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Player from Thomson is star on deaf championship team

There's a new name to add to the list of outstanding football players who call Thomson their home. Timothy Simmons is a junior and one of the four captains for the Georgia School for the Deaf Tigers football team. The Tigers, who finished the season with a 7-1 record, were undefeated in eight-man football. Their only loss was against an 11-man team from Alabama.

"Timothy has a lot to do with this team's success," said Tigers Head Football Coach Erik Whitworth. "With his leadership on and off the field, and his knowledge of the game, he brings a lot to the game."

The GSD Tigers are one of 24 teams from schools for the deaf that are in the eight-man category. They were co-national champions with the Arkansas and Minnesota Schools for the Deaf. Located in Cave Springs just outside of Rome, Ga., the GSD is one of three state schools operated by the Georgia Department of Education. State Superintendent Kathy Cox visited the school last Thursday to honor the co-national championship football team.

"The day was one of those fish tales," Coach Whitworth said. "I didn't think it was going to be real big, but by the time we finished with it, it was a whopper. It was a great day for the kids. They really enjoyed it. ... And it was real nice of the state superintendent to come down here and recognize them."

It is the first co-national championship of eight-man football in the school's 160 year history. They won 11-man championships in '90 and '92, when they had larger enrollment. And the coach credited his team captains, whom he said "got these 19 other men out here focused and went out and played some football."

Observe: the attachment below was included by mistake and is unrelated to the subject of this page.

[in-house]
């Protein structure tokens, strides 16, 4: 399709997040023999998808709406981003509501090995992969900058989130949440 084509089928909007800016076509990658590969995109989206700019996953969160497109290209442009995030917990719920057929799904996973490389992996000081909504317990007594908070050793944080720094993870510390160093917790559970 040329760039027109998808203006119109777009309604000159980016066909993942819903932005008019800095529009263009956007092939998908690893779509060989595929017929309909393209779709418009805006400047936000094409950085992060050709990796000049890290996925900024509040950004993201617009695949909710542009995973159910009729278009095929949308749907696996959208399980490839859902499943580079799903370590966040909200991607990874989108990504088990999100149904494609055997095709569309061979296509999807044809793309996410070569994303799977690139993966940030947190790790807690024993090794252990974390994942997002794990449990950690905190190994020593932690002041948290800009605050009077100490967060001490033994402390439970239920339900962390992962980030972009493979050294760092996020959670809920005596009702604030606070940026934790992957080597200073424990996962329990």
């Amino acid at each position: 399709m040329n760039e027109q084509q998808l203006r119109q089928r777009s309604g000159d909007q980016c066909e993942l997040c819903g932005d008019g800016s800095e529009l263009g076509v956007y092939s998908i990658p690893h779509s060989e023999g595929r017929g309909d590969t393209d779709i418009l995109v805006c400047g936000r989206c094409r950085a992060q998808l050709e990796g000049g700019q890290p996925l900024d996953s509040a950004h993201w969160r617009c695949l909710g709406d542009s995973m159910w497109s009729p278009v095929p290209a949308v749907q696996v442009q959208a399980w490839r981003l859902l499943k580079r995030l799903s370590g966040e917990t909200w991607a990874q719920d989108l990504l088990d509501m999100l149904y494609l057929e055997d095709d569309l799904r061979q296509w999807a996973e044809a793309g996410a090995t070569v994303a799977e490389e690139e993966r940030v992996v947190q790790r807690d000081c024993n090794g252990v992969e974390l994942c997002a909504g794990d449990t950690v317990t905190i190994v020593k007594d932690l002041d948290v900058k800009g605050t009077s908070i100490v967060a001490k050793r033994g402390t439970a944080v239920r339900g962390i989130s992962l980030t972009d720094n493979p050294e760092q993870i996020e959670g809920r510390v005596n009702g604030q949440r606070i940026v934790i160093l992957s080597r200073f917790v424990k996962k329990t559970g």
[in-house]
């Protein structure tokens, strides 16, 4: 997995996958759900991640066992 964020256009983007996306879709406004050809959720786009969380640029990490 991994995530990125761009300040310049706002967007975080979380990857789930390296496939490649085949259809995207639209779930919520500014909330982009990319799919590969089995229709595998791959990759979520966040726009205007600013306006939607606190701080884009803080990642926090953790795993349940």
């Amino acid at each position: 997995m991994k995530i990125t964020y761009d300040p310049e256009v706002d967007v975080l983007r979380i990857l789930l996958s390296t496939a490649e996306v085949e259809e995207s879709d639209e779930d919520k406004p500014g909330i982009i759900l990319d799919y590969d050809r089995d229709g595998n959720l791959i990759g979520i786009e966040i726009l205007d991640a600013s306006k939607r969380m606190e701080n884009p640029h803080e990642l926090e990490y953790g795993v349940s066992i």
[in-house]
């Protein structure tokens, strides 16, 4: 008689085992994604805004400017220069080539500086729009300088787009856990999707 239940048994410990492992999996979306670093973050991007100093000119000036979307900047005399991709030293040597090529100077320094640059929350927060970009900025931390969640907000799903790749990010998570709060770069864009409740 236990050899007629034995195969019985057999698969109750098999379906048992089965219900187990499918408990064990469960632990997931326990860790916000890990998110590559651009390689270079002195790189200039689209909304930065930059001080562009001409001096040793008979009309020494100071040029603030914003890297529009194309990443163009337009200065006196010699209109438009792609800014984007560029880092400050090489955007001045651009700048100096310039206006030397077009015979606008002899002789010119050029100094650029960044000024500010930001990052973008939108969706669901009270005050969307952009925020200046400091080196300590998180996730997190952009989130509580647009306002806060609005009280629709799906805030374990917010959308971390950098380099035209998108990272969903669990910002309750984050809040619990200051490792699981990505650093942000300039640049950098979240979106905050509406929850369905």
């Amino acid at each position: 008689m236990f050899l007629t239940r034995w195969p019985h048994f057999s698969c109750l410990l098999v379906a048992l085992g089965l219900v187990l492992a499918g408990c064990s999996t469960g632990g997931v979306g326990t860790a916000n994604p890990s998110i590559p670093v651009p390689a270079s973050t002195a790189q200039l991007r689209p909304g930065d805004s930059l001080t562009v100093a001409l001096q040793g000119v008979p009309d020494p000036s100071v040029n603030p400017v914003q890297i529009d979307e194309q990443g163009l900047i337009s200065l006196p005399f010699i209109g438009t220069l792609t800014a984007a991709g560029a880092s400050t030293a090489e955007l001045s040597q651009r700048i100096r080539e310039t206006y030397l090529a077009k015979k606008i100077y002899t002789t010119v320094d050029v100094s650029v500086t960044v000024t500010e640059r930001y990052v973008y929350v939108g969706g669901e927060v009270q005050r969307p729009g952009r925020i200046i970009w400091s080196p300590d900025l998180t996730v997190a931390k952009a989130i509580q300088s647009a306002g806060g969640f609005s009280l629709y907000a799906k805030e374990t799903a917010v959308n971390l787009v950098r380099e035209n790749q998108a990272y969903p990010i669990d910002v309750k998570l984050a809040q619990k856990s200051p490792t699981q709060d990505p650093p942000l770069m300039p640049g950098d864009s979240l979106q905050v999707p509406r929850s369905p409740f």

Coach Whitworth said he has coached other teams at GSD that ended their season with close to the same record, but this team stood out above those others in rushing.

"By far, Timothy has shattered every rushing record that I can find in print anywhere here at the school," the coach said.

Rushing for over 6,000 yards in three years, Coach Whitworth describes Timothy as "a running machine."

And he doesn't know how to quit. Coach said he has to literally pull Timothy out of the game. In the coach's 26-year career, Timothy is the only eighth grader to ever have asked to take practice equipment home during the summer and holiday breaks.

"And he's done it every year since then," Coach Whitworth said. "He wore the (harness) slap out. He wore the threads right out of the hook where he used it so much. He's a workhorse. He's one of those type of players that coaches dream about. ... Athletes like him and the rest of the guys I had on the team this year make me look like I know what I'm doing."

That is the work ethic that earned Timothy the position as one of the team's captains during his sophomore and junior years. He also was named to the First Team Deaf All-American at running back. And his football stats combined with the fact that he's the GSD's leading scorer in basketball (averaging 24 points per game) earned him a spot on the Rome News Tribune's All-Area First Team as an all-purpose player.

With the only difference in the deaf school football games and hearing school games being a thigh-tap snap count versus an audible snap count, Coach Whitworth said he has often wondered if he could lose Timothy to the Thomson High Bulldogs.

"I would hate to lose him, but he would be successful there because he's that kind of a young man," Coach Whitworth said. "He takes a challenge and he goes with it. He doesn't back down from any challenge."

In fact, Timothy was a Bulldog before he became a Tiger. He said his first experience with football was playing for Thomson Middle School. Timothy said he hopes to continue playing football or basketball in college; but right now, he's just enjoying himself in high school.

In a telephone interview with The McDuffie Mirror with Coach Whitworth serving as a translator, Timothy said one of his favorite football moments happened this year in a game against South Carolina. Timothy said the Tigers ran a fake reverse, and the entire Carolina team pulled over, thinking he had given the ball away.

"But I kept it and ran it in 60 yards for a touchdown," he said. "... I enjoyed this year and the team being national champions. It makes me proud of them, and we expect to do it again in '08."



Web posted on Thursday, December 27, 2007













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